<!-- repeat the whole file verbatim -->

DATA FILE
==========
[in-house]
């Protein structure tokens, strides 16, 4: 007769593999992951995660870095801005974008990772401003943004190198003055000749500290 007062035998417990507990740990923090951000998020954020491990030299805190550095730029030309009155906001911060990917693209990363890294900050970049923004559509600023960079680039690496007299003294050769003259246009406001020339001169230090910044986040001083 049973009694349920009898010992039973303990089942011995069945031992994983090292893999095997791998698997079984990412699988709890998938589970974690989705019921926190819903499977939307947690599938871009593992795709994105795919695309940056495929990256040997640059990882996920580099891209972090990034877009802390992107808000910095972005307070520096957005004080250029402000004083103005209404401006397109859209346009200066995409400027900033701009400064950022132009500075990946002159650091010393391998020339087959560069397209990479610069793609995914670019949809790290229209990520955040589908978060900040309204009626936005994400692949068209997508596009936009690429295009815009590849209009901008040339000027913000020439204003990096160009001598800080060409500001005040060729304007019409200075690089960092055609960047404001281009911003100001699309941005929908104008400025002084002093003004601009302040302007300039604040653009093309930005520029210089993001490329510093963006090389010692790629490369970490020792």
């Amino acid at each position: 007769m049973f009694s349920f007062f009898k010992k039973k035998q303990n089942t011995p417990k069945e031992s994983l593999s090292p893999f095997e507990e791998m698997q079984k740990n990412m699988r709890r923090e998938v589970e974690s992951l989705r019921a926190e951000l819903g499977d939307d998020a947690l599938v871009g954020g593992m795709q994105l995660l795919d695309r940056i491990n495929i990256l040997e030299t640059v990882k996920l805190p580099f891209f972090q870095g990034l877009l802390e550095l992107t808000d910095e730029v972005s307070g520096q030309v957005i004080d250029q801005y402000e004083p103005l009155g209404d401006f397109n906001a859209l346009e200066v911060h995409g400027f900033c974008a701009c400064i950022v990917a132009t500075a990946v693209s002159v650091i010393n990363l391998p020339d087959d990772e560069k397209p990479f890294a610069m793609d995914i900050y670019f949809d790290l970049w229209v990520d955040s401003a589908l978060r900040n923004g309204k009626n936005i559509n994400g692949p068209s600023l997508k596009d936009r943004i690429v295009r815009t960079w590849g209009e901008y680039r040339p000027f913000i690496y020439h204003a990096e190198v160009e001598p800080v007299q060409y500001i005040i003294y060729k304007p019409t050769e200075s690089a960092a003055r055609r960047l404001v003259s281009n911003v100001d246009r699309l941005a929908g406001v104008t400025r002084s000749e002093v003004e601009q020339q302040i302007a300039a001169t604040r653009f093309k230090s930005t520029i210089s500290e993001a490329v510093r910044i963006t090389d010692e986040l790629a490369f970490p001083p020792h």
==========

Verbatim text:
[in-house]
């Protein structure tokens, strides 16, 4: 007769593999992951995660870095801005974008990772401003943004190198003055000749500290 007062035998417990507990740990923090951000998020954020491990030299805190550095730029030309009155906001911060990917693209990363890294900050970049923004559509600023960079680039690496007299003294050769003259246009406001020339001169230090910044986040001083 049973009694349920009898010992039973303990089942011995069945031992994983090292893999095997791998698997079984990412699988709890998938589970974690989705019921926190819903499977939307947690599938871009593992795709994105795919695309940056495929990256040997640059990882996920580099891209972090990034877009802390992107808000910095972005307070520096957005004080250029402000004083103005209404401006397109859209346009200066995409400027900033701009400064950022132009500075990946002159650091010393391998020339087959560069397209990479610069793609995914670019949809790290229209990520955040589908978060900040309204009626936005994400692949068209997508596009936009690429295009815009590849209009901008040339000027913000020439204003990096160009001598800080060409500001005040060729304007019409200075690089960092055609960047404001281009911003100001699309941005929908104008400025002084002093003004601009302040302007300039604040653009093309930005520029210089993001490329510093963006090389010692790629490369970490020792």
């Amino acid at each position: 007769m049973f009694s349920f007062f009898k010992k039973k035998q303990n089942t011995p417990k069945e031992s994983l593999s090292p893999f095997e507990e791998m698997q079984k740990n990412m699988r709890r923090e998938v589970e974690s992951l989705r019921a926190e951000l819903g499977d939307d998020a947690l599938v871009g954020g593992m795709q994105l995660l795919d695309r940056i491990n495929i990256l040997e030299t640059v990882k996920l805190p580099f891209f972090q870095g990034l877009l802390e550095l992107t808000d910095e730029v972005s307070g520096q030309v957005i004080d250029q801005y402000e004083p103005l009155g209404d401006f397109n906001a859209l346009e200066v911060h995409g400027f900033c974008a701009c400064i950022v990917a132009t500075a990946v693209s002159v650091i010393n990363l391998p020339d087959d990772e560069k397209p990479f890294a610069m793609d995914i900050y670019f949809d790290l970049w229209v990520d955040s401003a589908l978060r900040n923004g309204k009626n936005i559509n994400g692949p068209s600023l997508k596009d936009r943004i690429v295009r815009t960079w590849g209009e901008y680039r040339p000027f913000i690496y020439h204003a990096e190198v160009e001598p800080v007299q060409y500001i005040i003294y060729k304007p019409t050769e200075s690089a960092a003055r055609r960047l404001v003259s281009n911003v100001d246009r699309l941005a929908g406001v104008t400025r002084s000749e002093v003004e601009q020339q302040i302007a300039a001169t604040r653009f093309k230090s930005t520029i210089s500290e993001a490329v510093r910044i963006t090389d010692e986040l790629a490369f970490p001083p020792h």